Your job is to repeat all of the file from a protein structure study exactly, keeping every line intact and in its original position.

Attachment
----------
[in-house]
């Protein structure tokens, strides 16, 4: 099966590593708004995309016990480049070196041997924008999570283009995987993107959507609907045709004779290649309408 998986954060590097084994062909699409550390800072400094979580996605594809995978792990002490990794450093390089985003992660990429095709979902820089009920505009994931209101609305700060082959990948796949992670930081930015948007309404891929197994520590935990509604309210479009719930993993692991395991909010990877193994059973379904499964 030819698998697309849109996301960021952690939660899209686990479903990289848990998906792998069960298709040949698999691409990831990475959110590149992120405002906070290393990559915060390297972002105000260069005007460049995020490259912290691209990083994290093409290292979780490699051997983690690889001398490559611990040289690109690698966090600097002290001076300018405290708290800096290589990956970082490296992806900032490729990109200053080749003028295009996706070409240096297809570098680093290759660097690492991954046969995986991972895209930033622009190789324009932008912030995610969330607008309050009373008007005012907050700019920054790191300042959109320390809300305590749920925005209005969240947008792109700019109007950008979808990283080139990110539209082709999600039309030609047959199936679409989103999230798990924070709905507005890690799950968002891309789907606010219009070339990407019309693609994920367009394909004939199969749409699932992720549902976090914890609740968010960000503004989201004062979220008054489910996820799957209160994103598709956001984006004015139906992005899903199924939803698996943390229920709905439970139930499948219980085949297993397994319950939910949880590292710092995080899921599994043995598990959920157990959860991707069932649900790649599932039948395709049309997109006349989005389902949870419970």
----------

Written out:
[in-house]
């Protein structure tokens, strides 16, 4: 099966590593708004995309016990480049070196041997924008999570283009995987993107959507609907045709004779290649309408 998986954060590097084994062909699409550390800072400094979580996605594809995978792990002490990794450093390089985003992660990429095709979902820089009920505009994931209101609305700060082959990948796949992670930081930015948007309404891929197994520590935990509604309210479009719930993993692991395991909010990877193994059973379904499964 030819698998697309849109996301960021952690939660899209686990479903990289848990998906792998069960298709040949698999691409990831990475959110590149992120405002906070290393990559915060390297972002105000260069005007460049995020490259912290691209990083994290093409290292979780490699051997983690690889001398490559611990040289690109690698966090600097002290001076300018405290708290800096290589990956970082490296992806900032490729990109200053080749003028295009996706070409240096297809570098680093290759660097690492991954046969995986991972895209930033622009190789324009932008912030995610969330607008309050009373008007005012907050700019920054790191300042959109320390809300305590749920925005209005969240947008792109700019109007950008979808990283080139990110539209082709999600039309030609047959199936679409989103999230798990924070709905507005890690799950968002891309789907606010219009070339990407019309693609994920367009394909004939199969749409699932992720549902976090914890609740968010960000503004989201004062979220008054489910996820799957209160994103598709956001984006004015139906992005899903199924939803698996943390229920709905439970139930499948219980085949297993397994319950939910949880590292710092995080899921599994043995598990959920157990959860991707069932649900790649599932039948395709049309997109006349989005389902949870419970």